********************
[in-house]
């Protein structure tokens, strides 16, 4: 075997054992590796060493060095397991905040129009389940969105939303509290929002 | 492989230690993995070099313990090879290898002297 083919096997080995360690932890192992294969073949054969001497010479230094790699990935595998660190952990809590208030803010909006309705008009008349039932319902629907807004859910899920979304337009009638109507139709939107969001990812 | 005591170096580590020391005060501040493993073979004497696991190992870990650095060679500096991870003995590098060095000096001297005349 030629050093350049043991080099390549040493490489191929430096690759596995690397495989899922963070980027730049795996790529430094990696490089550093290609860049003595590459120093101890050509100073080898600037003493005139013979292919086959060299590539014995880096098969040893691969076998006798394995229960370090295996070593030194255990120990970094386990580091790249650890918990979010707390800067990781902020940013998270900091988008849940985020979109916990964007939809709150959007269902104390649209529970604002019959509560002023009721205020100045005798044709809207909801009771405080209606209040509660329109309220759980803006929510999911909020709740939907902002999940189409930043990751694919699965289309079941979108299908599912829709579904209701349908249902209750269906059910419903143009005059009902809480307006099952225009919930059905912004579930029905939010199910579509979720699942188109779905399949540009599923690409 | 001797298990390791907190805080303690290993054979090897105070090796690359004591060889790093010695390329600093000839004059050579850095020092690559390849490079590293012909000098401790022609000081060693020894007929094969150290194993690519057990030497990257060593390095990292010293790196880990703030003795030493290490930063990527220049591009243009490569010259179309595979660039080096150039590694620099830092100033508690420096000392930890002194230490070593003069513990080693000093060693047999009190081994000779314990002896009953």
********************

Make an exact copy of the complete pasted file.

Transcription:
[in-house]
């Protein structure tokens, strides 16, 4: 075997054992590796060493060095397991905040129009389940969105939303509290929002 | 492989230690993995070099313990090879290898002297 083919096997080995360690932890192992294969073949054969001497010479230094790699990935595998660190952990809590208030803010909006309705008009008349039932319902629907807004859910899920979304337009009638109507139709939107969001990812 | 005591170096580590020391005060501040493993073979004497696991190992870990650095060679500096991870003995590098060095000096001297005349 030629050093350049043991080099390549040493490489191929430096690759596995690397495989899922963070980027730049795996790529430094990696490089550093290609860049003595590459120093101890050509100073080898600037003493005139013979292919086959060299590539014995880096098969040893691969076998006798394995229960370090295996070593030194255990120990970094386990580091790249650890918990979010707390800067990781902020940013998270900091988008849940985020979109916990964007939809709150959007269902104390649209529970604002019959509560002023009721205020100045005798044709809207909801009771405080209606209040509660329109309220759980803006929510999911909020709740939907902002999940189409930043990751694919699965289309079941979108299908599912829709579904209701349908249902209750269906059910419903143009005059009902809480307006099952225009919930059905912004579930029905939010199910579509979720699942188109779905399949540009599923690409 | 001797298990390791907190805080303690290993054979090897105070090796690359004591060889790093010695390329600093000839004059050579850095020092690559390849490079590293012909000098401790022609000081060693020894007929094969150290194993690519057990030497990257060593390095990292010293790196880990703030003795030493290490930063990527220049591009243009490569010259179309595979660039080096150039590694620099830092100033508690420096000392930890002194230490070593003069513990080693000093060693047999009190081994000779314990002896009953």